Pack a few maple walnut energy balls into a plastic container for work and travel, or set out a plateful, along with a few pieces of good chocolate and serve them with steaming espressos for a simple and elegant dessert.
* * * * *
Kitchen Frau Notes: If you don't have maple sugar to roll the balls in, leave them plain, or roll them in coconut sugar instead.
Also, don't skip the salt - it heightens the caramel flavour of these little balls.
Make sure your walnuts are absolutely fresh (old walnuts can go rancid very quickly, and taste very bitter). Store walnuts in the freezer. Toast up a big batch of walnuts and you can use the extras for this simple breakfast of yogurt, honey, and toasted walnuts.
Energy balls freeze well (they even taste good straight from the freezer) and keep well for up to two weeks in the refrigerator.
gluten-free, dairy-free, vegan
- 2½ cups (250gms) walnuts
- 1¼ cups (125gms) rolled oats
- ½ cup (100gms) pitted medjool dates (about 6 dates)
- ¼ cup maple syrup (preferably B-grade dark amber syrup)
- 2 teaspoons pure vanilla extract
- ¼ teaspoon salt
- 3 tablespoons maple sugar (or coconut sugar), optional
Preheat oven to 350°F (180°C).
Spread the walnuts in a single layer onto a cookie sheet. Toast in the oven for 10 - 12 minutes until the nuts are golden and smell fragrant. Let cool. Remove ½ cup (50gms) of the nuts and chop them. Set aside.
In a food processor, grind the rolled oats to a coarse flour. Add the 2 cups of toasted walnuts, the dates, maple syrup, vanilla extract, and salt. Process until the mixture clumps together into a large ball. Add the ½ cup of chopped walnuts and pulse a couple times just until the nuts are incorporated into the dough.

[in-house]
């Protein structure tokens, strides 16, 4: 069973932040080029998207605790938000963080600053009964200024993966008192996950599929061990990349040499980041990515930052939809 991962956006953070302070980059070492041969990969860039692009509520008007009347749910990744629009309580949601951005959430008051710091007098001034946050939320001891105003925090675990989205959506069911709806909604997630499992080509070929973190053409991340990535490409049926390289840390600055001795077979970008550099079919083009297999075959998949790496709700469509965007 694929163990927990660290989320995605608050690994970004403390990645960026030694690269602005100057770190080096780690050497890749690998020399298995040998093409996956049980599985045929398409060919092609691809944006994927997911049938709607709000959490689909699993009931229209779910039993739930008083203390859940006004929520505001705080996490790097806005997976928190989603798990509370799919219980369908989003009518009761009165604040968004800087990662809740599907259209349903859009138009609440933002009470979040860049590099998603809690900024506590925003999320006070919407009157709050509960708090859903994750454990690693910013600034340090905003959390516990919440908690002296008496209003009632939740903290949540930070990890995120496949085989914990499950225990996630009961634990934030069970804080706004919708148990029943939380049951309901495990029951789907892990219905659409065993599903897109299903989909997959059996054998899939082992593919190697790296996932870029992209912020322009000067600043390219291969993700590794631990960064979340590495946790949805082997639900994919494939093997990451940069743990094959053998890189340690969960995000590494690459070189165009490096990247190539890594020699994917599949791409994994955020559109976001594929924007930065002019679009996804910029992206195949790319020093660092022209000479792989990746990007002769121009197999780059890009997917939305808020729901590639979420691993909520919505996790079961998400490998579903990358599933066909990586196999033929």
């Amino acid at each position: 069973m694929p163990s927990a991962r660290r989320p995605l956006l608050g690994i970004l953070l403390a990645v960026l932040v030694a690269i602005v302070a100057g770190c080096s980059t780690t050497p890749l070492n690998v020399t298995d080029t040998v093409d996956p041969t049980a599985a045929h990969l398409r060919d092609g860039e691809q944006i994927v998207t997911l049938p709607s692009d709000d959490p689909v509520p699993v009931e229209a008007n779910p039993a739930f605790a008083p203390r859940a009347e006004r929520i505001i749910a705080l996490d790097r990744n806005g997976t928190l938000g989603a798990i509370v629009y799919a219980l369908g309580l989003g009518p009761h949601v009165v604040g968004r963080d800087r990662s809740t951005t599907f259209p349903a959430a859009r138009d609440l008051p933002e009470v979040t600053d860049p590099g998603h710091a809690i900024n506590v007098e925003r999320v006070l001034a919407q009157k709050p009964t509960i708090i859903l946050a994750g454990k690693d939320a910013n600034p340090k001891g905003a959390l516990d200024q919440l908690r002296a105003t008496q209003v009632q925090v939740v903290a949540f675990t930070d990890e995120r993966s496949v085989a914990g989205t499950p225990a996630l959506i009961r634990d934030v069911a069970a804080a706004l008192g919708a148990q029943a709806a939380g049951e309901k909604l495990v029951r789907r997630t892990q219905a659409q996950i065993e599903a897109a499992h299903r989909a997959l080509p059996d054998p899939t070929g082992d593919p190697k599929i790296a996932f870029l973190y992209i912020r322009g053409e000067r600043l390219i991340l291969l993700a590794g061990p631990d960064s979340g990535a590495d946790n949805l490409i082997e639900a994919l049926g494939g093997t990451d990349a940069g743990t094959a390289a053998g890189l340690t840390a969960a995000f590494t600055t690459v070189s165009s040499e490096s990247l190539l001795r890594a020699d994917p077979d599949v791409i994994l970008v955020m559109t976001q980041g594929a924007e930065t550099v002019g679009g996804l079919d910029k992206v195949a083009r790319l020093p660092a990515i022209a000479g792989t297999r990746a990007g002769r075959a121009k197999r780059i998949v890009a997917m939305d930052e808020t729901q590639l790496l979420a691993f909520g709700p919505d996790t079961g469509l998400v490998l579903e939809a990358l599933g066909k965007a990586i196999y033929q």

Scoop up about 1½ tablespoons of dough at a time, and press it into a clump, then roll into balls about 1¼ inches (3cm) in diameter. (You can also make the balls smaller, using 1 tablespoon of dough and roll them into 1 inch balls.) Your hands will get oily from the walnuts releasing their oils as you work the dough.
Leave the maple walnut energy balls plain, or roll them in the maple sugar if desired.
Makes 20 energy balls (or 30 small ones). Can be frozen for up to six months or stored in the refrigerator for up to two weeks in a sealed container.
Sign up here to receive new Kitchen Frau recipes directly to your email inbox, and get a handy and useful kitchen tip with each recipe.
Don't forget to PIN IT to save the recipe:
You might also like these other delicious energy balls:
Chocaholics rejoice - intense chocolate bites to satisfy those cravings: Chocolate Walnut Cookie Dough Balls ↓
A warm spicy bite with a cashew nut base: Gingerbread Cookie Dough Balls ↓
Fun and fruity, you can call them Dinosaur Eggs because of their crunchy chia seed coating: Apricot Orange Energy Balls ↓
These are so tangy and delicious: Lime and Matcha Green Tea Energy Balls ↓